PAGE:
Wednesday, July 15, 2009
Thursday, July 9, 2009
Last week, during our tour around the Central Wasatch, Mags and I were lounging in the shade in front of a grocery store in Park City, when we saw a woman park her SUV in the fire lane. She got out and went inside without turning off her engine. The air quality Nazi in me took over and I got up to kill the engine myself. Fortunately I saw the two teenagers in the back seat before my hand touched the door handle.
I abruptly altered my course and pretended to look in our panniers for something important. The woman returned five minutes later with an iced cappuccino from the Starbucks inside the store. "Gee," I thought, "I hope she recycles that plastic cup, because she’s got a duty to uphold Park City’s environmentally conscious reputation."
I wanted to confront her about idling her vehicle for so long; to tell her she was getting zero miles to the gallon, and that her punk kids would be better off getting outside experiencing the real world instead of sitting in the air-conditioned SUV texting and zoning out with their iPods. But, as you might have guessed, I tend to get a little passionate about this. I couldn’t have that discussion without getting angry and possibly making her more apt to idle her vehicle in the future, just to spite Greener-than-thou freaks on bikes like me. I decided to write this blog post instead.
Why shouldn’t you idle your car? We’ll there’s lots of reasons, like it being a waste of gas and money, but right now, in the heat of the summer, the primary reason is ground-level ozone. Yes ozone, the same stuff that blocks some of the sun’s harmful rays in the upper atmosphere. Ozone up high is good. Ozone down where we breathe is bad. Ozone is a lung irritant, it makes us more susceptible to other respiratory diseases and more susceptible to allergens. It also makes up most of the smog we see over our cities every summer, like the layer visible over Salt Lake City in photo at the top of this page, which I took last Sunday. You have felt the effects of ozone pollution if you’ve ever felt like your lungs were sunburned after a hard ride during a hot summer day.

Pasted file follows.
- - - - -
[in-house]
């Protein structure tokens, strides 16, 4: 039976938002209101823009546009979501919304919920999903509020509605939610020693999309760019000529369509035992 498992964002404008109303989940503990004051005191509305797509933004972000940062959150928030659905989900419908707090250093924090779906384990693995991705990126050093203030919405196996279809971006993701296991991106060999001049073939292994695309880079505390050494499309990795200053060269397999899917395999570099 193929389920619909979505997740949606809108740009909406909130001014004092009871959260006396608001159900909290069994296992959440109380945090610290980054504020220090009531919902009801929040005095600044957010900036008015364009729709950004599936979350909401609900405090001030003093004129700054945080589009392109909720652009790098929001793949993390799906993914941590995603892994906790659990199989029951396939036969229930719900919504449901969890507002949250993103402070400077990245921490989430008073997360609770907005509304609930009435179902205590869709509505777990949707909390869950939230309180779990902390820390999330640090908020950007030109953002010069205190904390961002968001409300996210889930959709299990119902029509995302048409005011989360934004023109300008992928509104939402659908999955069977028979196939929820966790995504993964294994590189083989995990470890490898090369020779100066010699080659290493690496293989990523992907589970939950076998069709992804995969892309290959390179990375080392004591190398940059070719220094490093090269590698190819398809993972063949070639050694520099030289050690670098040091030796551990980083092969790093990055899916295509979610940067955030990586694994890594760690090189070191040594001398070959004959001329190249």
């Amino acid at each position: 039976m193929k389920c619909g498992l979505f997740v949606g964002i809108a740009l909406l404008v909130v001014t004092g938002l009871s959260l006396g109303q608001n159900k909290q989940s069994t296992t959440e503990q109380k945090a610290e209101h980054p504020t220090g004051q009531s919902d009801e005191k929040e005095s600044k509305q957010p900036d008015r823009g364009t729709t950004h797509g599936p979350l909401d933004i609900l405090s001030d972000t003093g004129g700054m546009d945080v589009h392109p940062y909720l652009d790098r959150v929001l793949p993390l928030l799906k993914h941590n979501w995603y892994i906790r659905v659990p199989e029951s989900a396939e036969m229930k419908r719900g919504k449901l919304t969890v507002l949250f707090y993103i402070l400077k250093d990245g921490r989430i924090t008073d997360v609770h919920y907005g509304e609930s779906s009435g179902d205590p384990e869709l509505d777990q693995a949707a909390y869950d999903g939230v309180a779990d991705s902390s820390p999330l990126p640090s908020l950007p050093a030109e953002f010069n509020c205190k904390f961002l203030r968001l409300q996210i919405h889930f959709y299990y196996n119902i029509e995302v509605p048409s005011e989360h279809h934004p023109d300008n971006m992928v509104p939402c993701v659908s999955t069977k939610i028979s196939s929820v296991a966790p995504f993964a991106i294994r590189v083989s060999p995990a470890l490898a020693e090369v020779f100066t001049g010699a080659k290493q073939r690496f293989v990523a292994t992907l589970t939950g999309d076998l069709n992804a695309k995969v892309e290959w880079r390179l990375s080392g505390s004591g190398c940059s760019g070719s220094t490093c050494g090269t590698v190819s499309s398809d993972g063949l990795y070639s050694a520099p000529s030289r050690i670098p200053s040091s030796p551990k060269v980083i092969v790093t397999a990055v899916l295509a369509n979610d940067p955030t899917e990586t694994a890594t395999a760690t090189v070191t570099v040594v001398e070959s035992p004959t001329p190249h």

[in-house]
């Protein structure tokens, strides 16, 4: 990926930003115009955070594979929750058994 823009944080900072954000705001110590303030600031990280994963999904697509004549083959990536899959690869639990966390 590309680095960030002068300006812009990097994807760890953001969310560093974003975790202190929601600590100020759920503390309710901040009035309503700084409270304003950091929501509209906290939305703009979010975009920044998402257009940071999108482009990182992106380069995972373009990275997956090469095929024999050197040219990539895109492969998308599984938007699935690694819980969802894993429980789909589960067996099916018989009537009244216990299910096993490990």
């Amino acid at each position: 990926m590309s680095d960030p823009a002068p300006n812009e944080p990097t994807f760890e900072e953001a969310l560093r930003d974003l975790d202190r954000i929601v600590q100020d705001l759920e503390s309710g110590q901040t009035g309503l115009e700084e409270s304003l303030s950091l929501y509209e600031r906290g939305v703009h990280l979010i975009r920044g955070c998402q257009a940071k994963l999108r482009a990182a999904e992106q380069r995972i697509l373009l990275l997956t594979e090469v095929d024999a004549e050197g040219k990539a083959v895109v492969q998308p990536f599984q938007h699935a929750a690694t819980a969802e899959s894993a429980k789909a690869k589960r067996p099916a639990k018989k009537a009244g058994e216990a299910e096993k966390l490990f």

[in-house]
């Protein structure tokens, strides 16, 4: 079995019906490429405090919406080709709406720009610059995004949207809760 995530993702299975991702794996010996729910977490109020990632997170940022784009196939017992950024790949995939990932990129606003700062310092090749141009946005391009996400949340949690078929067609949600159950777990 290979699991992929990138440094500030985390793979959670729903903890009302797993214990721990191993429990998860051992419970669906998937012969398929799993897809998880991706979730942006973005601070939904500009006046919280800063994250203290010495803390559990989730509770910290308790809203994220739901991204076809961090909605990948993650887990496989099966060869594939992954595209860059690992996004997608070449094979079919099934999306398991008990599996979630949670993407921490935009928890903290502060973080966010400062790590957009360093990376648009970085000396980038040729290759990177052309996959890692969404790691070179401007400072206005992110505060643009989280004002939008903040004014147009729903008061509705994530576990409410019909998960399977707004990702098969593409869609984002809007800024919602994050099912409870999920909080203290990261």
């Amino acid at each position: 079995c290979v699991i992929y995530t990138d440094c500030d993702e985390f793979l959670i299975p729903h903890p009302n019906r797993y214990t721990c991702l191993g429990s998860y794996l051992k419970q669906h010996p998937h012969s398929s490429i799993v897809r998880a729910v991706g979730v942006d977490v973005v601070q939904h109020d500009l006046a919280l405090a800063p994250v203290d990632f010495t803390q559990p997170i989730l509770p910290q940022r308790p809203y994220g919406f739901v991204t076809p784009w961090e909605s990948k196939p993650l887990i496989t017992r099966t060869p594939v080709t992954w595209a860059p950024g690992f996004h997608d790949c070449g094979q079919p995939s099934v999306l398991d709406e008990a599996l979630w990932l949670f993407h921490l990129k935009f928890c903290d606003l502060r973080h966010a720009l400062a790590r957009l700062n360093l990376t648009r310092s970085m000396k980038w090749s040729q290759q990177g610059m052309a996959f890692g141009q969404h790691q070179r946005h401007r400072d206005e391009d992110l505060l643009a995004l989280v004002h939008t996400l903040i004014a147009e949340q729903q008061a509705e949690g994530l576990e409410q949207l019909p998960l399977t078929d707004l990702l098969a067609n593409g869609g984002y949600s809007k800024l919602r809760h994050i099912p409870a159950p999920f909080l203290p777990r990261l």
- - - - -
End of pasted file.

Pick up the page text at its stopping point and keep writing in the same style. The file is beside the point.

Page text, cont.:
The cappuccino sipping, SUV idling, PC mama wasn’t letting ozone spew out of her tailpipe though. Ozone doesn’t work that way. Ozone is what they call a secondary pollutant, meaning that it forms in the atmosphere from the chemical reaction of other, primary pollutants. The reaction is faster in sunlight and in higher temperatures, but ozone only lasts a few hours in the atmosphere before it breaks down. In other words, ozone concentration is highest during the hottest sunny summer days, and drops off after the sun goes down.
The primary pollutants responsible for ozone formation are hydrocarbons—we call them Volatile Organic Carbons, or VOCs, in the air quality world—and nitrogen oxides, which we abbreviate NOX. VOCs come from lots of sources, but primarily from cars. NOX also comes from various sources, including cars.
Let me say this very simply: Driving a car causes ozone formation, which is smog, and idling a car makes smog for no good reason.
So what are we to do? I’d suggest the usual remedies if they would do any good, but I’m losing hope in Americans’ ability to alter their lifestyle for the betterment of all. I certainly wouldn’t ask you to sit in a hot car without air conditioning—that would be as unreasonable as expecting you to turn off the engine, park the car and walk inside instead of going through a drive-thru window, something that Melva Sine, president and CEO of the Utah Restaurant Association, says actually causes more pollution. Apparently, corporations like McDonalds have done studies that show it does not reduce emissions when customers walk inside, which proves you can do a study to show just about anything.
Nor would I ask you to actually drive at the posted speed limit as a way to conserve fuel because who am I to keep you from speedily getting to McCafé for an iced mocha? I wouldn’t ask you to carpool or ride the bus because then you might have to turn off your iPod and actually interact with other people—face to face. Finally, I would never ask you to walk your kids to school or chain your trips together instead of making separate trips for every errand, because you are an American, and Americans demand lives of convenience.
But what about cyclists, runners, kids, the elderly and everybody else
who still wants to enjoy the summer in spite of this corrosive air?
There is a way to avoid the sunburned lung feeling. Before you head
out for that ride or run in the middle of a hot summer afternoon, I
suggest you visit the website of the Utah Division of Air Quality,
select your county, then click on ‘Trend Charts’. The second graph
from the top on the resulting page is the current ozone concentration.
OK, the data is usually about two hours old, but that's pretty close to
The most relevant line for you is the blue circles. How far below or above the federal standard (the orange line) is it? More importantly, are concentrations going up or down? I would consider staying inside if concentrations are above 0.06 ppm and/or rising. In the graph above, which is from Thursday afternoon, the concentration at 1PM was 0.07 ppm, which is below the federal standard but still unhealthy. I wouldn't go for a ride until after 7PM on a day like today.